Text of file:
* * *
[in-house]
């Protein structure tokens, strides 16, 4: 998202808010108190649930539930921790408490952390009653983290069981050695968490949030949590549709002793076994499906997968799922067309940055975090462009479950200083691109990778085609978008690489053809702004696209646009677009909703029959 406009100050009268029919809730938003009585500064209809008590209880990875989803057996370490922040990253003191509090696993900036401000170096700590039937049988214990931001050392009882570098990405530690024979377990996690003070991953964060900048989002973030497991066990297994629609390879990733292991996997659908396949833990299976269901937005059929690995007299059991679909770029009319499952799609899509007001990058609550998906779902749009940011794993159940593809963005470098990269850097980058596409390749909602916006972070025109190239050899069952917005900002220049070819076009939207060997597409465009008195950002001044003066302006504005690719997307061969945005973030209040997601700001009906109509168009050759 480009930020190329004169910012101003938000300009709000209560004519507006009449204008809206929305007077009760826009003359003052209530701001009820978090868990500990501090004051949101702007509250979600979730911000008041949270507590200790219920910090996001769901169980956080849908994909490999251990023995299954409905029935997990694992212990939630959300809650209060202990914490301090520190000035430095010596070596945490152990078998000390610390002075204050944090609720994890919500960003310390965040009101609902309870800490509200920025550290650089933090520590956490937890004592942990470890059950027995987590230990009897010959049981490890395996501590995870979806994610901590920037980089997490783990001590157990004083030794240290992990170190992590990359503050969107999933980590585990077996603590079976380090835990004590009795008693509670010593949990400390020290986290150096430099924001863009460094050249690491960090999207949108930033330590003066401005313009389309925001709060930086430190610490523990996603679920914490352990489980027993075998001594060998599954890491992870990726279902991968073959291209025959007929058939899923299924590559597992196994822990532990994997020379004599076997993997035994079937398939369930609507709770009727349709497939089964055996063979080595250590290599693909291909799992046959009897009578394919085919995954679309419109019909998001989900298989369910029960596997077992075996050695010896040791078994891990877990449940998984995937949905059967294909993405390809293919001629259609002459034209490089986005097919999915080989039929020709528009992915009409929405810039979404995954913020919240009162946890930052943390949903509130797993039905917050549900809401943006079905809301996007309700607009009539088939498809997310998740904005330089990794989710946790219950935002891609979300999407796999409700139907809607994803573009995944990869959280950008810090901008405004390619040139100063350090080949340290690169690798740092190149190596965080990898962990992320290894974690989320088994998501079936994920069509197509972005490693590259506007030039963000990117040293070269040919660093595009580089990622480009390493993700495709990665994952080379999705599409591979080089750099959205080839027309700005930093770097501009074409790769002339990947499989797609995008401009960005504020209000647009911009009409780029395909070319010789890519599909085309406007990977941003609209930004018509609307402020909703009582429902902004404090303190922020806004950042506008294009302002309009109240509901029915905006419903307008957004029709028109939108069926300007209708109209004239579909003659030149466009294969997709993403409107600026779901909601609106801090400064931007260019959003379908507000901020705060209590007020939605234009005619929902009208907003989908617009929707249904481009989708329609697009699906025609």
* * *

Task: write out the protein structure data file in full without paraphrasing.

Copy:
[in-house]
């Protein structure tokens, strides 16, 4: 998202808010108190649930539930921790408490952390009653983290069981050695968490949030949590549709002793076994499906997968799922067309940055975090462009479950200083691109990778085609978008690489053809702004696209646009677009909703029959 406009100050009268029919809730938003009585500064209809008590209880990875989803057996370490922040990253003191509090696993900036401000170096700590039937049988214990931001050392009882570098990405530690024979377990996690003070991953964060900048989002973030497991066990297994629609390879990733292991996997659908396949833990299976269901937005059929690995007299059991679909770029009319499952799609899509007001990058609550998906779902749009940011794993159940593809963005470098990269850097980058596409390749909602916006972070025109190239050899069952917005900002220049070819076009939207060997597409465009008195950002001044003066302006504005690719997307061969945005973030209040997601700001009906109509168009050759 480009930020190329004169910012101003938000300009709000209560004519507006009449204008809206929305007077009760826009003359003052209530701001009820978090868990500990501090004051949101702007509250979600979730911000008041949270507590200790219920910090996001769901169980956080849908994909490999251990023995299954409905029935997990694992212990939630959300809650209060202990914490301090520190000035430095010596070596945490152990078998000390610390002075204050944090609720994890919500960003310390965040009101609902309870800490509200920025550290650089933090520590956490937890004592942990470890059950027995987590230990009897010959049981490890395996501590995870979806994610901590920037980089997490783990001590157990004083030794240290992990170190992590990359503050969107999933980590585990077996603590079976380090835990004590009795008693509670010593949990400390020290986290150096430099924001863009460094050249690491960090999207949108930033330590003066401005313009389309925001709060930086430190610490523990996603679920914490352990489980027993075998001594060998599954890491992870990726279902991968073959291209025959007929058939899923299924590559597992196994822990532990994997020379004599076997993997035994079937398939369930609507709770009727349709497939089964055996063979080595250590290599693909291909799992046959009897009578394919085919995954679309419109019909998001989900298989369910029960596997077992075996050695010896040791078994891990877990449940998984995937949905059967294909993405390809293919001629259609002459034209490089986005097919999915080989039929020709528009992915009409929405810039979404995954913020919240009162946890930052943390949903509130797993039905917050549900809401943006079905809301996007309700607009009539088939498809997310998740904005330089990794989710946790219950935002891609979300999407796999409700139907809607994803573009995944990869959280950008810090901008405004390619040139100063350090080949340290690169690798740092190149190596965080990898962990992320290894974690989320088994998501079936994920069509197509972005490693590259506007030039963000990117040293070269040919660093595009580089990622480009390493993700495709990665994952080379999705599409591979080089750099959205080839027309700005930093770097501009074409790769002339990947499989797609995008401009960005504020209000647009911009009409780029395909070319010789890519599909085309406007990977941003609209930004018509609307402020909703009582429902902004404090303190922020806004950042506008294009302002309009109240509901029915905006419903307008957004029709028109939108069926300007209708109209004239579909003659030149466009294969997709993403409107600026779901909601609106801090400064931007260019959003379908507000901020705060209590007020939605234009005619929902009208907003989908617009929707249904481009989708329609697009699906025609």